Complicated crown fracture and crown-root fracture with pulp involvement expose dental pulp to the oral environment. The pulp outcome is often unpredictable because the patient and injury which are related to variables can influence the treatment of choice and the prognosis of the case. This report presents the case of a 4-year-old boy with complicated crown fracture with pulp polyp in the primary right maxillary central incisor (51) and crown-root fracture with pulp involvement in the primary left maxillary central incisor (61), which was treated only 3 months after the tooth injuries. The treatment of choice was extraction of tooth (61) due to a periapical lesion with disruption of the dental follicle of the permanent successor and pulpotomy (MTA) of the tooth (51), because the pulp presented signs of vitality. At the follow-up visits, no clinical, symptomalogical, and radiographic changes were observed until the primary tooth’s exfoliation. However, at 3-year follow-up, the permanent successors showed hypocalcification and the position of the permanent right maxillary central incisors (11) was altered. Besides the conservative and adequate delayed treatment, the sequelae on the permanent successors could not be avoided.

1. Introduction

Traumatic injuries to the primary teeth are the second most frequent cause of consultation in pediatric dental practice. In preschool children, the periodontal ligament is very elastic and the alveolar process is characterized by large bone marrow spaces; therefore the teeth are less firmly held in place. As a result, in the event of a slight traumatic injury, damage to the supporting tissue is more common than to the hard tissue of the tooth [1]. Besides being less frequent, the traumatic crown injuries are considered a public dental health problem due to its costs and treatment, which may persist for the rest of the patient’s infancy [2]. Particularly among Brazilian preschool children, a recent investigation has shown that the prevalence of traumatic crown injuries increased in the last 10 years [2]. The most commonly affected primary teeth are the upper central incisors and more than one tooth can be lesioned [1].

Complicated crown fracture and crown-root fracture with pulp involvement expose dental pulp to the oral environment. The time elapsed between accident and treatment is an important factor to consider before deciding the therapeutic approach for the traumatically exposed pulp [3]. The prompt treatment of pulp is important to minimize bacterial invasion and ensure pulpal healing, preventing necrosis of the primary tooth. However, the dental pulp can evolve to a hyperplasia and resists to necrosis, showing resistance and reactivity against bacterial infection [4]. In addition, the inadequate treatment and the impact resulting from the traumatic injury can cause complications, ranging from minor negative effects to significant consequences for either the injured primary tooth or its permanent successor [58]. The present case reports distinct responses of traumatically exposed pulp of primary central incisors, the conservative delayed treatment of the pulp polyp, and the consequences of the trauma to the permanent successor teeth.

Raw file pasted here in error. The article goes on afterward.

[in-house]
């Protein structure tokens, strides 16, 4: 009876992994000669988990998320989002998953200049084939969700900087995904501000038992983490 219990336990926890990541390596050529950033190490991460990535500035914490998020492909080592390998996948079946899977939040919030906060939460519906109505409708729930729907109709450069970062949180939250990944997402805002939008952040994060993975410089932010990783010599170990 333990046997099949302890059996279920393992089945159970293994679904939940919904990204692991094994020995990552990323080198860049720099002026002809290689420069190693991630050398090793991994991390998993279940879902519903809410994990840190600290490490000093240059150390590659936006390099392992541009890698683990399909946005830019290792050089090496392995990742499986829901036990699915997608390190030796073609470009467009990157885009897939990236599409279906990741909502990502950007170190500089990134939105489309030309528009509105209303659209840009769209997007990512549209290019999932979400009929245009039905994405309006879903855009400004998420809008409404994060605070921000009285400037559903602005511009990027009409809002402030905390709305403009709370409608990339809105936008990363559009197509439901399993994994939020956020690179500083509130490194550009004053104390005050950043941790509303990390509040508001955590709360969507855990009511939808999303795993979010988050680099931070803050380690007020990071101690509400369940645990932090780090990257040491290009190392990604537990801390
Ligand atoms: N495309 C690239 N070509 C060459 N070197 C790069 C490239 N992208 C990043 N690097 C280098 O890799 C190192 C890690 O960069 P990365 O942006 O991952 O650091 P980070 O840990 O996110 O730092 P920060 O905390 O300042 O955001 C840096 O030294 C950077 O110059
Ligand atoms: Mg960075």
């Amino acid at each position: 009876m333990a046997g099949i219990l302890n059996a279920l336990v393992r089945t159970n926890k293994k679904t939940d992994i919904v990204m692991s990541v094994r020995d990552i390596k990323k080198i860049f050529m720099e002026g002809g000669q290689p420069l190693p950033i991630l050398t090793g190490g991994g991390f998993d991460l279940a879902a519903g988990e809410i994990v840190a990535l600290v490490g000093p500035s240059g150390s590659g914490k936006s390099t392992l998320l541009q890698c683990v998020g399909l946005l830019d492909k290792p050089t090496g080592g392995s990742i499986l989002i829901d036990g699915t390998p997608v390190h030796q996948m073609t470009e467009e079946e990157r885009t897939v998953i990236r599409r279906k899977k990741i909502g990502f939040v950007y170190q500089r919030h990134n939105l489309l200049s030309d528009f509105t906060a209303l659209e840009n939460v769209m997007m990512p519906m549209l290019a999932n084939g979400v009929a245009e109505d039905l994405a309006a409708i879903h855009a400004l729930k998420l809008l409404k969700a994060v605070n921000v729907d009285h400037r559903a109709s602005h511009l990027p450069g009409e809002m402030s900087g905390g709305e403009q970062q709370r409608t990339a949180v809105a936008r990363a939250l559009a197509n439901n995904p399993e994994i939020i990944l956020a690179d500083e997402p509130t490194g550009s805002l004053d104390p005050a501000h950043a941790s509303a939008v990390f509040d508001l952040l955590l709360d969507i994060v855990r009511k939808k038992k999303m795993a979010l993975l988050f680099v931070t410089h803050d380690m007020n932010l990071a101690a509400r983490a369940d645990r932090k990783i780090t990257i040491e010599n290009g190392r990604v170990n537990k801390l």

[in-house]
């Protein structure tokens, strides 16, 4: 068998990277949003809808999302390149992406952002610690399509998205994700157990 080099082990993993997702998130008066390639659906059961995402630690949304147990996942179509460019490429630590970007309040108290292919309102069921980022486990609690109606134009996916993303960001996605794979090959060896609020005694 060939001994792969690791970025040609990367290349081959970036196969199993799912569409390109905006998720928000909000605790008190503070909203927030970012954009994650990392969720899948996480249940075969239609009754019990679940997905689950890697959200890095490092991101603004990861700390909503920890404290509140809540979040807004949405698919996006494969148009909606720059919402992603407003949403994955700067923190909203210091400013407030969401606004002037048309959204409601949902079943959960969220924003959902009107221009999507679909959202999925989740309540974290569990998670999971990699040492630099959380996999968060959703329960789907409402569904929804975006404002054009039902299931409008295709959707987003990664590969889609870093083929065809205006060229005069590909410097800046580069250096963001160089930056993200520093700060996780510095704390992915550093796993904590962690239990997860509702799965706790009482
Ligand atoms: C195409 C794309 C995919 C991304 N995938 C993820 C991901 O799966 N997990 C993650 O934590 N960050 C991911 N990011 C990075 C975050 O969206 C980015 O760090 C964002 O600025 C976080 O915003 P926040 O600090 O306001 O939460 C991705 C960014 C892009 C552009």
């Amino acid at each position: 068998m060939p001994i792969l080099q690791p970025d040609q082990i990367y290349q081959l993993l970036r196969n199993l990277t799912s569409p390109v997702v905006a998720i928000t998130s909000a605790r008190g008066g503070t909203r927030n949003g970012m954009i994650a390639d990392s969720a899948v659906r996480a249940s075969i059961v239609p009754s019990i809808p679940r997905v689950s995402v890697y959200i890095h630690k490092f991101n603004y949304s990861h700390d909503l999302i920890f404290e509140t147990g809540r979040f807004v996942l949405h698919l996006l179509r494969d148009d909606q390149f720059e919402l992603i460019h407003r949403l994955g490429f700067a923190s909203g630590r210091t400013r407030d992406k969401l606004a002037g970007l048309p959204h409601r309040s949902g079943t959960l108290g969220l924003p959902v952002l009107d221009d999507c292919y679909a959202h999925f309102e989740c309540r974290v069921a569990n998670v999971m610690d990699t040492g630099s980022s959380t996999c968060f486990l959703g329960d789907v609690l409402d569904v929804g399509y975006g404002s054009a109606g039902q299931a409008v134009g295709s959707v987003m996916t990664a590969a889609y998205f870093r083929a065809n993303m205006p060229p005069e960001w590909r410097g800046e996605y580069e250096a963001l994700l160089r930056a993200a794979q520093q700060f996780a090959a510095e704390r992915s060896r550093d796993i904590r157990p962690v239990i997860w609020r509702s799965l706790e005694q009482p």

2. Description of Case

A 4-year-old healthy boy presented with his mother to the Clinic of Pediatric Dentistry of Bauru Dental School, University of São Paulo (Brazil). The chief complaint was the aesthetic impairment of the maxillary central incisors.

2.1. Case History

A detailed history revealed that the boy fell to the floor and had a dental trauma 3 months before. At that time, the child was immediately conducted to an emergency dental care center but no intervention was performed due to the uncooperative child behavior. The dentist explained to the responsible for the child that there was no need for treatment because the teeth would exfoliate soon. In addition, the parents were not told to seek for specialized dental care.

2.2. Intraoral Findings

Intraoral examination showed no caries lesions, enamel-dentin-pulp fracture with pulp polyp in the primary right maxillary central incisor (51), and crown-root fracture with pulp involvement in the primary left maxillary central incisor (61) (Figures 1(A) and 1(B)). A fistula was observed in the apical region of the root of (61) (Figure 1(B)). The patient was asymptomatic.

2.3. Radiographic Examination

The initial periapical radiography was performed using the occlusal modified technique with a number 2 radiographic film in an occlusal position. The child kept the radiographic film in the correct position by biting. The cone of the X-ray apparatus was positioned at the top of the patient’s nose angled between +35° and +45°. The follow-up periapical radiography was performed using the bisected angle technique with a number 0 radiographic film and dental radiographic positioner.

Periapical radiograph examination revealed periapical lesion with disruption of the dental follicle of the permanent left maxillary central incisor (21) and height differences between permanent dental germs (Figure 2(A)). No periapical alterations were observed in (51) (Figure 2(A)).

2.4. Treatment

The informed consent was obtained from his parents and the child was subject to the treatment. The extraction of tooth (61) was performed. Considering the presence of pulp polyp on tooth (51), an endodontic intervention was proposed. The coronal access was done with high speed diamond bur under a rubber dam and local anesthesia. After coronal pulp amputation a bright red hemorrhage was observed. Continuous rinsing of the amputated pulp with saline achieved hemostasis without blood clot formation within 4 minutes. The treatment of choice was coronal pulpotomy and the pulp chamber was dressed with MTA (mineral trioxide aggregate) (Angelus®, Londrina, PR, Brazil), followed by a base/liner of calcium hydroxide cement and restoration with composite resin (Figure 2(B)).